I recently took an Amtrak train up to New York for a long weekend. I love the train for many reasons, especially because it gives me a chance to roll past my alma mater – the University of Pennsylvania. I always get a little teary eyed. Those years were hard for me. I learned a lot. Struggled a lot. Grew a lot. And growth is often painful. It’s uncomfortable to become something. It’s scary and difficult. And yet, it must be done. To become the people we’re meant to be, we have to grow and evolve. We need to learn hard, painful lessons about life, about the world, and about ourselves. Sometimes I think it’s a miracle of the highest order that I even survived. Do I wear my diploma like a badge of honor? You bet I do. I earned every letter of that sucker and then some. I wouldn’t want to do it over again, and yet I’m grateful for it. It taught me to stare into the fire and smile instead of flinch. And that kind of strength is invaluable. It erases fear.

In the pause: The kind of women the world needs now

“Please hear me, Girl. The world has enough women who know how to do their hair. It needs women who know how to do hard and holy things. The world has enough women who live a masked insecurity. It needs more women who live a brave vulnerability.” ~Ann Voskamp, author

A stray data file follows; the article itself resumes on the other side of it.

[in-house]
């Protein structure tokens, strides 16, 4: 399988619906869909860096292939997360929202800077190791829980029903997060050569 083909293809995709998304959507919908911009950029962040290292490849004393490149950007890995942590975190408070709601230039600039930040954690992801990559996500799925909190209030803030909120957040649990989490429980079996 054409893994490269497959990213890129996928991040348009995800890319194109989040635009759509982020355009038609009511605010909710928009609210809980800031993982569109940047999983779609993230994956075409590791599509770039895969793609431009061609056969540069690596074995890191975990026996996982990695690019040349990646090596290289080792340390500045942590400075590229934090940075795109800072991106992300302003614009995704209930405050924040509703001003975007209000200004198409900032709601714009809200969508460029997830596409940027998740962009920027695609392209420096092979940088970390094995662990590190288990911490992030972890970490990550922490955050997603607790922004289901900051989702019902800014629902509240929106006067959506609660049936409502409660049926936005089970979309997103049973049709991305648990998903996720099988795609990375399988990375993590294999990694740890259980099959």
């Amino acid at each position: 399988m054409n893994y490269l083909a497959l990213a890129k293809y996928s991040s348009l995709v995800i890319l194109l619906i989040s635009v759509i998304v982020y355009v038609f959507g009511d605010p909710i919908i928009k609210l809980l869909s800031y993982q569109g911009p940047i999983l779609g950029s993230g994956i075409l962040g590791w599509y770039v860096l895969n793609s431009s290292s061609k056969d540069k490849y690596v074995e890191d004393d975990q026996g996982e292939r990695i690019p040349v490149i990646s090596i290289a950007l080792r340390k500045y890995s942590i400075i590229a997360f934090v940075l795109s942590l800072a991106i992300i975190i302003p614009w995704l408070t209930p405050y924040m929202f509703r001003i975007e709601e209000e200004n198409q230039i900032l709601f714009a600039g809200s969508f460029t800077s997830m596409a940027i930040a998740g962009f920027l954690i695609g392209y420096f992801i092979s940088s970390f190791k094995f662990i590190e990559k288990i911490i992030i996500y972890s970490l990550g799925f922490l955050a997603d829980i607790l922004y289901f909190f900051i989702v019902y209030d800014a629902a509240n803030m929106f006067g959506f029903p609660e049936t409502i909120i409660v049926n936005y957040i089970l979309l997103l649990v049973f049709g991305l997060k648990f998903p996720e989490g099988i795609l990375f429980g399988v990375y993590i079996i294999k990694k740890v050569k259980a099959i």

I’m marching on Saturday to stand shoulder-to-shoulder with women all over the world, and the noble men who know that women’s rights are human rights, to send one loud and persistent message: we will not be ignored. We have earned our seat at every table, over and over and over again. We will not be reduced, diminished, or belittled. We will not allow ourselves to be objects. We do not have a price. We will be recognized for our hearts, our minds, and our spirits. We will be seen and heard and we will not back down regardless of the criticism we may face or the source of that criticism. We will give our time, attention, energy, and love to those who are deserving of it. Don’t get it twisted: January 21st is a commencement, not a culmination.

In the pause: Celebrate your unique journey